posted with permission:
Caesar’s De Analogia: Edition, Translation, and Commentary. By Alessandro Garcea. Oxford and New York: Oxford University Press, 2012. Pp. xiv + 304. Hardcover, £70.00/$150.00. ISBN 978-0-19-960397-8.
Reviewed by James E. G. Zetzel, Columbia University
When one thinks of Julius Caesar, what comes to mind immediately is the politician/dictator/god, or perhaps the author of the Commentaries. We do not so rapidly think of Caesar the intellectual, Caesar the scholar and poet, or Caesar the expert on Latin grammar. And yet, although the actual fragments of Caesar’s De Analogia are fairly sparse, they can, and in Alessandro Garcea’s important book do, provide valuable insights into the intellectual politics and polemics of the middle of the first century bce.
Although I would hesitate to push as far as Garcea does in finding political and imperial resonances in Caesar’s concern with proper Latinity—his encounters with less-than-fluent Latinists in Gaul is not very likely to have affected his views of the proper form of the genitive of various declensions—Garcea’s acumen in teasing out the implications and context of Caesar’s book is admirable. Written rapidly, probably in the spring of 54 bce while Caesar was returning to Gallia Comata from his winter rounds of the conventus of Cisalpina, the two books of De Analogia dealt with the perennial problem, not unique to Latin, of the relationship between regularity and usage in speech and writing. The tortured and tortuous arguments in Books 8–10 of Varro’s De Lingua Latina on analogy and anomaly reveal the complexity of the issues: not only was the organization of Latin still taking shape in Caesar’s day (the declensions, conjugations, and even the parts of speech were not fixed in standard grammar for at least another century), but there was much more variation in the forms of words than we sometimes realize. Normalization was clearly a desideratum, and Caesar’s work, the fragments of which show his interest in regularity, order, and clarity, was important enough to be cited in the grammatical tradition for centuries.
Where Caesar’s work on analogy fits into the broader debate on language that was clearly active in the 50s and 40s bce is not always clear, but Garcea does a very good job in sorting out the issues. The first half of his book deals with the larger context of De Analogia: it was dedicated to Cicero and at least in part it is a response to the discussion of rhetorical ornament and linguistic purity in Book 3 of De Oratore. What is more, the fragments of the preface of De Analogia quoted by Cicero in Brutus show Cicero trying to put a good face on what was, in fact, a fairly critical attitude on Caesar’s part: by praising Cicero for his literary and linguistic contributions to the Roman people (F1 Garcea; Brutus 253), Caesar was obliquely suggesting that his other contributions (political) were not quite so valuable. Garcea untangles the various threads of this encounter carefully: the political differences between the two men; the choice of styles; and the more technical but no less important question whether Latinitas as a linguistic virtue is more properly a part of rhetoric or of grammar. I am not convinced by all his arguments (particularly on the relationship between De Analogia and the Anticato), but Garcea is scrupulous in presenting all the evidence clearly enough to allow the reader to judge for herself.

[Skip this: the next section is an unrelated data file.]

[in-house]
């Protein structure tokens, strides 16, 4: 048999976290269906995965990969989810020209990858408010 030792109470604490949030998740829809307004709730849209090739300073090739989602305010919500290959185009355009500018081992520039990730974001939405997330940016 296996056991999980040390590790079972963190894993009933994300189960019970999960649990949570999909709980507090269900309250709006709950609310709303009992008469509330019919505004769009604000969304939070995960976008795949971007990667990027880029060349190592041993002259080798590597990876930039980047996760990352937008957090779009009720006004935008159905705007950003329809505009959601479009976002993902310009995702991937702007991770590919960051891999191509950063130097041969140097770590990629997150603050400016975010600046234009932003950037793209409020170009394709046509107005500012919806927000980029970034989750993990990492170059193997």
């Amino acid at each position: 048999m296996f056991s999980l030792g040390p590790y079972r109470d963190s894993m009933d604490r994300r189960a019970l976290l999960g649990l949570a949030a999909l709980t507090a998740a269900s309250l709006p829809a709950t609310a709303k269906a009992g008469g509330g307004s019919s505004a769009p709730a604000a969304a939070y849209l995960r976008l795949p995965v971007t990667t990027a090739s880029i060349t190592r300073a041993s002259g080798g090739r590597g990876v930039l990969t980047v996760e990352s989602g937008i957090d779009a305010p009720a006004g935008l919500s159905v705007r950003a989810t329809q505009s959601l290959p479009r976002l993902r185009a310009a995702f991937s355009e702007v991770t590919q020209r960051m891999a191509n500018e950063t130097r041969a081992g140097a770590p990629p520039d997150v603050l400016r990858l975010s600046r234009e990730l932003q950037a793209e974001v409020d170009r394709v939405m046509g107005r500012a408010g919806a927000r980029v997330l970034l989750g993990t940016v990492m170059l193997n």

The second half of the book consists of a very detailed commentary on the exiguous fragments of De Analogia, which goes far beyond the necessary exegesis of the words themselves to offer learned and wide-ranging discussion of a range of issues raised by Caesar’s words: the history of the alphabet in Roman grammatical theory; the problems of declining i-stem and consonant-stem nouns of the third declension; orthographical difficulties of various kinds; grammatical and natural gender and number; and more. If at times one has the sensation the Garcea is pulling in each and every thing that might conceivably be relevant to the elucidation of these meager fragments, that does not detract from the skill with which he does so, or the impressive range of topics, both linguistic and cultural, that can be coaxed out of Caesar’s little book. My own sense is that there is slightly less to De Analogia than meets Garcea’s eye; with Hendrickson, I think of it as a rapidly composed pamphlet, not the result of long and careful research or reflection. That does not diminish my admiration for Garcea’s book: it is a work of great intelligence, and its value goes far beyond the elucidation of the fragments of De Analogia. Anyone interested in the intellectual history of the late Republic or in the history of Roman thought about the Latin language will profit from it.